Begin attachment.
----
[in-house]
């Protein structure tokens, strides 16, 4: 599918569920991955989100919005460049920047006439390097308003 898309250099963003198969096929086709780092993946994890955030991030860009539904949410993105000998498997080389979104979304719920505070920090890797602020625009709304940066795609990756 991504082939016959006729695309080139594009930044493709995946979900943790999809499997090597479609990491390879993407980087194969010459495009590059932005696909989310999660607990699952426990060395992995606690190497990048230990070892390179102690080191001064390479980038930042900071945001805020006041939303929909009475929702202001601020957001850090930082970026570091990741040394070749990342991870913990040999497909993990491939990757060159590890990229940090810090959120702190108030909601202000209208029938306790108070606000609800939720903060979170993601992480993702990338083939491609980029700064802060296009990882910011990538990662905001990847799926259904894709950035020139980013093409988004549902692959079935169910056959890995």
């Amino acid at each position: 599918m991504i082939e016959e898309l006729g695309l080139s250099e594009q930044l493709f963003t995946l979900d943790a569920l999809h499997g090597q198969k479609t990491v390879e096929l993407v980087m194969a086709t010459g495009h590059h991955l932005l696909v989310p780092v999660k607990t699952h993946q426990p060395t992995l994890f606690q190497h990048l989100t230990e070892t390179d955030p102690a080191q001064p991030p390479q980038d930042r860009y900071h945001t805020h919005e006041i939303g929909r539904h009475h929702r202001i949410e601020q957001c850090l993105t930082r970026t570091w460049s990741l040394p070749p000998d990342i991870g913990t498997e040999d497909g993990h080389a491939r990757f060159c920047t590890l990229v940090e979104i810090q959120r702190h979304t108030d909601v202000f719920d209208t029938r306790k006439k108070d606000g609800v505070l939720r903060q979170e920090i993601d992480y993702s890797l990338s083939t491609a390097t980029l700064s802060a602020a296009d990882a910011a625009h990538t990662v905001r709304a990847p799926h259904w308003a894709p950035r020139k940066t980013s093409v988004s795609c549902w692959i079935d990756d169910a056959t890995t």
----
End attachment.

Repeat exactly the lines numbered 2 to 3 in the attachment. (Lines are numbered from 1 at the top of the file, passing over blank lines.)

């Protein structure tokens, strides 16, 4: 599918569920991955989100919005460049920047006439390097308003 898309250099963003198969096929086709780092993946994890955030991030860009539904949410993105000998498997080389979104979304719920505070920090890797602020625009709304940066795609990756 991504082939016959006729695309080139594009930044493709995946979900943790999809499997090597479609990491390879993407980087194969010459495009590059932005696909989310999660607990699952426990060395992995606690190497990048230990070892390179102690080191001064390479980038930042900071945001805020006041939303929909009475929702202001601020957001850090930082970026570091990741040394070749990342991870913990040999497909993990491939990757060159590890990229940090810090959120702190108030909601202000209208029938306790108070606000609800939720903060979170993601992480993702990338083939491609980029700064802060296009990882910011990538990662905001990847799926259904894709950035020139980013093409988004549902692959079935169910056959890995």
């Amino acid at each position: 599918m991504i082939e016959e898309l006729g695309l080139s250099e594009q930044l493709f963003t995946l979900d943790a569920l999809h499997g090597q198969k479609t990491v390879e096929l993407v980087m194969a086709t010459g495009h590059h991955l932005l696909v989310p780092v999660k607990t699952h993946q426990p060395t992995l994890f606690q190497h990048l989100t230990e070892t390179d955030p102690a080191q001064p991030p390479q980038d930042r860009y900071h945001t805020h919005e006041i939303g929909r539904h009475h929702r202001i949410e601020q957001c850090l993105t930082r970026t570091w460049s990741l040394p070749p000998d990342i991870g913990t498997e040999d497909g993990h080389a491939r990757f060159c920047t590890l990229v940090e979104i810090q959120r702190h979304t108030d909601v202000f719920d209208t029938r306790k006439k108070d606000g609800v505070l939720r903060q979170e920090i993601d992480y993702s890797l990338s083939t491609a390097t980029l700064s802060a602020a296009d990882a910011a625009h990538t990662v905001r709304a990847p799926h259904w308003a894709p950035r020139k940066t980013s093409v988004s795609c549902w692959i079935d990756d169910a056959t890995t």